I found this interesting:
” . . . [T]he very point of [Edwards] preaching was to touch the affections, to bring people beyond a merely theoretical knowledge of spiritual realities. To do so, he wanted them to form ‘lively pictures’ of the truth in their mind, so they would have to confront them and react affectively toward them. He believed it proper for people to be placed in ‘great terrors, through fear of hell’ by impressing on their minds ‘lively ideas of a dreadful furnace.’ Or people might be affected by Christ’s death by forming ‘a lively idea of Christ hanging upon the cross, and of his blood running from his wounds.’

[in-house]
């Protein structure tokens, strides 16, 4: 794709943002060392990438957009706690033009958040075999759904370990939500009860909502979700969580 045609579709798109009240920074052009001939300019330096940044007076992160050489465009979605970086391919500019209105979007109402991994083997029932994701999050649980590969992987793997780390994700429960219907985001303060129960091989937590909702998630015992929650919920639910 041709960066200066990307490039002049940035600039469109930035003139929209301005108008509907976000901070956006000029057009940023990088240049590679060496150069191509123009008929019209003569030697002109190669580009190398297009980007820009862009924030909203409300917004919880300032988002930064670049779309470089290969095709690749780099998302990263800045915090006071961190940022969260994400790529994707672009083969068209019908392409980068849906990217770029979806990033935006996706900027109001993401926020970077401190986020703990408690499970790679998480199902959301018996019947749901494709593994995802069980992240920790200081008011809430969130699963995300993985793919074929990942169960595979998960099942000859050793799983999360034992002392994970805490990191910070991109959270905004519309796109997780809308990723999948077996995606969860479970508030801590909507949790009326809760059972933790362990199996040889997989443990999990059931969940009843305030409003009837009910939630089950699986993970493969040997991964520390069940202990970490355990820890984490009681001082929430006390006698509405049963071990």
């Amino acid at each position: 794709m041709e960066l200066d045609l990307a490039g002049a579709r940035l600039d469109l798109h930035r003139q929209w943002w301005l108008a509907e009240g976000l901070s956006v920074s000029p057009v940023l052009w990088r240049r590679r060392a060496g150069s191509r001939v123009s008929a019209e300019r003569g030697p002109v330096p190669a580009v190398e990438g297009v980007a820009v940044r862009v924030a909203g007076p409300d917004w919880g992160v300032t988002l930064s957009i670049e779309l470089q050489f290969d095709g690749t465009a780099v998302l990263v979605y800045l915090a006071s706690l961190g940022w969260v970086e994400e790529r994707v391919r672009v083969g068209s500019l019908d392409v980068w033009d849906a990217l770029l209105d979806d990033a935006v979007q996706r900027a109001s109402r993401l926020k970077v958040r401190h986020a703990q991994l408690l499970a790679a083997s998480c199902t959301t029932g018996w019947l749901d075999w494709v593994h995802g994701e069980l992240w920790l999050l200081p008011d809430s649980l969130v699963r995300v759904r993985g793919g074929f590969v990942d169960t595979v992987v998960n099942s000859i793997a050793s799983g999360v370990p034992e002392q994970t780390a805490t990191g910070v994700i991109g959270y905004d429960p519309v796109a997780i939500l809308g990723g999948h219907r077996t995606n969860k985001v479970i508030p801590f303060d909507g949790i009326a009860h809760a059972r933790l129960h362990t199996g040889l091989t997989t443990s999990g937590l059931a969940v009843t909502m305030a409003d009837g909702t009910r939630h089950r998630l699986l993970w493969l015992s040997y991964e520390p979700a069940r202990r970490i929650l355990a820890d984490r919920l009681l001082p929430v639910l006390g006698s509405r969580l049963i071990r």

“Such intense spiritual affections could easily be confused with more sensational religious impulses. In a few instances Edwards’ parishioners had visions that he found ‘mysterious’ and did not know how to evaluate. Nonetheless, he took great pains to teach them the distinction between true biblically based experiences and undisciplined imaginations. As he emphasized in A Divine and Supernatural Light, the spiritual light provides qualitative knowledge but no truths beyond Scripture.”*
*George Marsden, Jonathan Edwards: A Life (New Haven: Yale, 2003), 162.